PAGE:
Patriarch Cyril may also offer full participation of the ROC and its dependent churches in the next Orthodox council which is set to happen in a few years. Considering the withdrawal of the ROC from the deal before the previous council, it is doubtful now that anyone will take his word seriously.

 

Another goal of Patriarch Cyril is to keep bishops from the Ukrainian Orthodox Church of the Moscow Patriarchate (UOC-MP) from joining the new Orthodox Church of Ukraine, despite the fact that there are bishops in UOC-MP who have expressed a desire to do precisely that. This can only be done in one way – by gaining support for the current uncanonical leader of the UOC-Kiev Patriarchate (KP), the Archbishop Philaret. He was excommunicated by the Holy Synod of the Russian Orthodox Church in the early 1990s, but last year his letter to the same Synod was extremely favorably accepted by the Synod. Moreover, his reputation as an authoritarian leader is repealing not only for the priests in the UOC-MP, but also for a number of his own priests in UOC-KP. Not to mention the UAOC, who are completely independent and do not want to have anything to do with authoritarian leaders from Soviet times. Philaret himself has stood up against Constantinople more than once in the past and shares the Pan-Slavist ideas.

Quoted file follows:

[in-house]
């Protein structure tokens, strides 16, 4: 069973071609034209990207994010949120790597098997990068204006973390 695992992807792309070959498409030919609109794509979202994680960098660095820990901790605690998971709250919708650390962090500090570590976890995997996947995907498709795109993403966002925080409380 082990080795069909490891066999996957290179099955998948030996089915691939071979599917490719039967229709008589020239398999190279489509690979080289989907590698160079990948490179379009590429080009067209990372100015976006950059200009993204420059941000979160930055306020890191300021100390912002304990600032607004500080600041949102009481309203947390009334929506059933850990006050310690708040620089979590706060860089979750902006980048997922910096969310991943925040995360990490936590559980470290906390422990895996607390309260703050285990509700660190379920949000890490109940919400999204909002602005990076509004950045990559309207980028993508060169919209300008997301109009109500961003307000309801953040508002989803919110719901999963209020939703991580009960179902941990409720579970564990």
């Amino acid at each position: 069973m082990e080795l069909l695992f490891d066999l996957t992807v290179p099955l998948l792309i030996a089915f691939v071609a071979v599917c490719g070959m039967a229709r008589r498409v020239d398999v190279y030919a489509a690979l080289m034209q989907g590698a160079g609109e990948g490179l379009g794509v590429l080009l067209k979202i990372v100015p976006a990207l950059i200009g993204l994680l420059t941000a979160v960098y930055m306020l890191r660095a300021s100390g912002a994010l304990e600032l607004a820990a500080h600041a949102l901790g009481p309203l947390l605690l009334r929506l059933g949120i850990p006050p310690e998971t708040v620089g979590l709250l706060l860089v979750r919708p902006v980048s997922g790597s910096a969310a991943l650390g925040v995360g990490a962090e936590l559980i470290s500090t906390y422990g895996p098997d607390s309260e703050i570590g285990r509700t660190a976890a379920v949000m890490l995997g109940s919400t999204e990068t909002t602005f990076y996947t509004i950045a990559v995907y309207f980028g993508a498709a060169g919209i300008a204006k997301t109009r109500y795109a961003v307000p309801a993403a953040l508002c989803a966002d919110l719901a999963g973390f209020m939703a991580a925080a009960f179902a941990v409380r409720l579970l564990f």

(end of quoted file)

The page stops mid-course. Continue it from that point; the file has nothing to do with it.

In this situation, we can expect a request from His Holiness Cyril that he himself participates in the writing or editing and publishing of the Tomos for the autocephaly of the Ukrainians. Thus, even if he cannot stop the process, he will control it. For Cyril this will be the necessary tool to stop Constantinople’s influence in Ukraine; it will be similar to the process as when USSR was collapsing and the democratic changes in Moscow’s satellites had to be kept in the orb of Moscow. At the time the process was not stopped, but it was controlled so that “our people” could take over goods and power. History could repeat itself and a number of processes of the UOC opening to the world could be stopped. This could also hinder its ties with the Greek-speaking Orthodox, Romanian-speaking Orthodox and Western Orthodox populations, who are now accepting Ukrainians as their brothers everywhere in their educational, charitable and missionary institutions.

 

It is most likely that His All Holiness the Ecumenical Patriarch Bartholomew will be gracious to his Russian guest, but will keep him away from the process.

 

By Svetoslav Ribolov

This entry was posted in No category, The Region and tagged , , by Светослав Риболов.

About Светослав Риболов

Svetoslav Ribolov, PhD, is Associate Professor of Early Christian Literature and Jewish Hellenistic Literature at the University of Sofia “St Kliment of Ochrid” and has published four books in his academic field. He studied Classical Philology and Theology at the University of Sofia and Thessaloniki; he specialized at the Trinity College Dublin and Ostkirchliches Institut Regensburg, and also studied Church and State relationships in US at the University of California Santa Barbara. He is editor-in-chief of Forum Theologicum Sardicense, member of the advisory board of International Journal of Orthodox Theology, and takes part in a few international academic associations. Since November 2017 he is director of Institute for Study of Religious Freedom (Sofia).